I have a business card holder from Tiffany's. It's classy and elegant, and I never use it. I have zero need for a business card holder.
I keep it because it was a gift. An older man, John, of blessed memory, gave it to me years ago. He used it when he was a banker in New York City. John didn't need it anymore, and he thought it might be nice for me.
I found it in my home office the other day, and I brought it to my office at AFG. I still don't know what to do with it. Obviously, the item itself has no value to me. But the memory means something. What should we do with unwanted gifts? I suppose I could re-gift it to someone else—someone who carries business cards around in his pocket or her purse. I'm kind of tempted to hang on to it, though, as a reminder of the gentleman who gave it to me.
Here's the thing. I wasn't that close to the man. He was hardly a client. He never had me design any plans for him, never purchased any financial products from me. He had an old Guardian life policy he bought in New York decades before we met, and I was his servicing agent because he moved to Florida. He would call me, and we would talk for a long time. I think he wanted someone to talk to while his wife was busy with her activities.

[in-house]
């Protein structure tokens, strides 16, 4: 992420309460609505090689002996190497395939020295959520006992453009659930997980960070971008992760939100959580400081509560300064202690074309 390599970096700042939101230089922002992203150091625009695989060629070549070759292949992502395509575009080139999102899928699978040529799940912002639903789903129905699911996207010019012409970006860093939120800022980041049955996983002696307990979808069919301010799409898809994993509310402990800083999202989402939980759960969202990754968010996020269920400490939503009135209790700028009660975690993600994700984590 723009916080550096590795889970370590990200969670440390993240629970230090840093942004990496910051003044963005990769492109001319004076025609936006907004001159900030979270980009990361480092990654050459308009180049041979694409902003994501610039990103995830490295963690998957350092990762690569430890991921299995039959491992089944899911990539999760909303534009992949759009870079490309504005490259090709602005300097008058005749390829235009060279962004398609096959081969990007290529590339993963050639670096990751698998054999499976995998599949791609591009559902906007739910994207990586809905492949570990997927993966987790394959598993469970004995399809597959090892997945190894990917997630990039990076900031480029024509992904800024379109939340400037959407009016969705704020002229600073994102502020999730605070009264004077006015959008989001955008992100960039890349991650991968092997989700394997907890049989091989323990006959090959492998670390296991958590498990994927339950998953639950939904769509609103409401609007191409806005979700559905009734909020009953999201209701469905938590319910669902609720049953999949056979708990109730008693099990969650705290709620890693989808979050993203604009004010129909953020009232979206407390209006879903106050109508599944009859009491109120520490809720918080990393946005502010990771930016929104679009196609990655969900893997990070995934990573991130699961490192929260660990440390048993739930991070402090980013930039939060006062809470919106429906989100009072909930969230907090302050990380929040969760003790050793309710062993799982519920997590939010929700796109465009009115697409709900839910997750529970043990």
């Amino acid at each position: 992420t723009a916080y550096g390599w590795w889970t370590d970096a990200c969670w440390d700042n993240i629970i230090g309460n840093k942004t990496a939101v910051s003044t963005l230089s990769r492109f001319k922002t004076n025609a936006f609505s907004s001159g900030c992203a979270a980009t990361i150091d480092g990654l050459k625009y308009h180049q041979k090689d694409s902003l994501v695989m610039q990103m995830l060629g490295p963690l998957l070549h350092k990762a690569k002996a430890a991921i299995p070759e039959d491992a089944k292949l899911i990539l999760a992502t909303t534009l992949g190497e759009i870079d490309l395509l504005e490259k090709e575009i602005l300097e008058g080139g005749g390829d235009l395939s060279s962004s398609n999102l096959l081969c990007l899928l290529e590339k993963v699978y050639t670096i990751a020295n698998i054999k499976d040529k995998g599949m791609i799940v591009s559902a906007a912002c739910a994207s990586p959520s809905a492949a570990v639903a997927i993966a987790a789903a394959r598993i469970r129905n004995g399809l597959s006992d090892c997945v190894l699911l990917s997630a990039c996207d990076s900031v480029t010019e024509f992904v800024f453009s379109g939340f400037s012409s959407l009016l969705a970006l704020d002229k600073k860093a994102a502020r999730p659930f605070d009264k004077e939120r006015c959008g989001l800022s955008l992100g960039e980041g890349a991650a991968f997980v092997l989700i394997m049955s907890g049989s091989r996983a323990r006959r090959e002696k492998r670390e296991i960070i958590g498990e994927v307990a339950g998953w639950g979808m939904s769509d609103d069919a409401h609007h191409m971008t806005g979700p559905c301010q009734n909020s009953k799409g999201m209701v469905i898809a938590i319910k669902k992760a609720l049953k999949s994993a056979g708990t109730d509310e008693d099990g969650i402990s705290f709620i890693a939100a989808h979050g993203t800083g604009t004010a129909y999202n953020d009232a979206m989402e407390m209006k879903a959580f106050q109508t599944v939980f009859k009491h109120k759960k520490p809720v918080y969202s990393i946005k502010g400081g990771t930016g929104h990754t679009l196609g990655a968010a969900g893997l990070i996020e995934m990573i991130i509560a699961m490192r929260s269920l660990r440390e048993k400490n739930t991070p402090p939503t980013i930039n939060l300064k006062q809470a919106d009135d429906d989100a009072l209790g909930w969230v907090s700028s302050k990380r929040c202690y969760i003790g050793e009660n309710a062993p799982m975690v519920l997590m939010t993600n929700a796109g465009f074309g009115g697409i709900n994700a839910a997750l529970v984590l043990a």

I remember our first conversation. I called him to introduce myself as a new servicing agent. He spoke for most of the call, about an hour on the phone. He asked me one question in that time. I answered, "I don't know." At the end of the call, he commended me for being, "very knowledgeable."
His comment taught me I didn't have to talk a lot to seem knowledgeable. It's a lesson worth being reminded of.